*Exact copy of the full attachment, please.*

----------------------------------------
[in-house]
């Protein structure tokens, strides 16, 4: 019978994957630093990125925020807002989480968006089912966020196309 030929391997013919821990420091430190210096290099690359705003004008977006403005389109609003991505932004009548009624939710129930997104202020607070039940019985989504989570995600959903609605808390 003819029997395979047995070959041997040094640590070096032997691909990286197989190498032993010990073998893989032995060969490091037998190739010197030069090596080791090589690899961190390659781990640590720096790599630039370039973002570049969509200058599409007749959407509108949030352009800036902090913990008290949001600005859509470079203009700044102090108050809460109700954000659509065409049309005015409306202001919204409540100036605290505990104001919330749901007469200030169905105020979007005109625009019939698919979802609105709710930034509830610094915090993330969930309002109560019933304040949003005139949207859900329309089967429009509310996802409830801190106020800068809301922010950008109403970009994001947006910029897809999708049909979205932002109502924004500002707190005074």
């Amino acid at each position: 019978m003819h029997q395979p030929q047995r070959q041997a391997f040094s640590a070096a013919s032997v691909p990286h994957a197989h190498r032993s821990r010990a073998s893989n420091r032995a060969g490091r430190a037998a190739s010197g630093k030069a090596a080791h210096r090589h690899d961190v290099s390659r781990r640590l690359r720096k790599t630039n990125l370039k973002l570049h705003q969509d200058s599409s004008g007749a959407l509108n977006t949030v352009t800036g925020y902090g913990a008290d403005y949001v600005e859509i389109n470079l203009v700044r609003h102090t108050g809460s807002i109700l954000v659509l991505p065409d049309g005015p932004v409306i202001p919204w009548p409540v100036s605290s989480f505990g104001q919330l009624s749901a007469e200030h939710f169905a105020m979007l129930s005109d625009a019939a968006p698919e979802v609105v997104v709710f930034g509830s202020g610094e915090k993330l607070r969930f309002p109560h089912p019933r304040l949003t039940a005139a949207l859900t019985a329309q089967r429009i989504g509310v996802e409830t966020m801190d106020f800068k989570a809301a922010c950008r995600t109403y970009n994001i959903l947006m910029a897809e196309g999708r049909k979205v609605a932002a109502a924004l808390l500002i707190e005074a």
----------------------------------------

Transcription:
[in-house]
């Protein structure tokens, strides 16, 4: 019978994957630093990125925020807002989480968006089912966020196309 030929391997013919821990420091430190210096290099690359705003004008977006403005389109609003991505932004009548009624939710129930997104202020607070039940019985989504989570995600959903609605808390 003819029997395979047995070959041997040094640590070096032997691909990286197989190498032993010990073998893989032995060969490091037998190739010197030069090596080791090589690899961190390659781990640590720096790599630039370039973002570049969509200058599409007749959407509108949030352009800036902090913990008290949001600005859509470079203009700044102090108050809460109700954000659509065409049309005015409306202001919204409540100036605290505990104001919330749901007469200030169905105020979007005109625009019939698919979802609105709710930034509830610094915090993330969930309002109560019933304040949003005139949207859900329309089967429009509310996802409830801190106020800068809301922010950008109403970009994001947006910029897809999708049909979205932002109502924004500002707190005074």
């Amino acid at each position: 019978m003819h029997q395979p030929q047995r070959q041997a391997f040094s640590a070096a013919s032997v691909p990286h994957a197989h190498r032993s821990r010990a073998s893989n420091r032995a060969g490091r430190a037998a190739s010197g630093k030069a090596a080791h210096r090589h690899d961190v290099s390659r781990r640590l690359r720096k790599t630039n990125l370039k973002l570049h705003q969509d200058s599409s004008g007749a959407l509108n977006t949030v352009t800036g925020y902090g913990a008290d403005y949001v600005e859509i389109n470079l203009v700044r609003h102090t108050g809460s807002i109700l954000v659509l991505p065409d049309g005015p932004v409306i202001p919204w009548p409540v100036s605290s989480f505990g104001q919330l009624s749901a007469e200030h939710f169905a105020m979007l129930s005109d625009a019939a968006p698919e979802v609105v997104v709710f930034g509830s202020g610094e915090k993330l607070r969930f309002p109560h089912p019933r304040l949003t039940a005139a949207l859900t019985a329309q089967r429009i989504g509310v996802e409830t966020m801190d106020f800068k989570a809301a922010c950008r995600t109403y970009n994001i959903l947006m910029a897809e196309g999708r049909k979205v609605a932002a109502a924004l808390l500002i707190e005074a």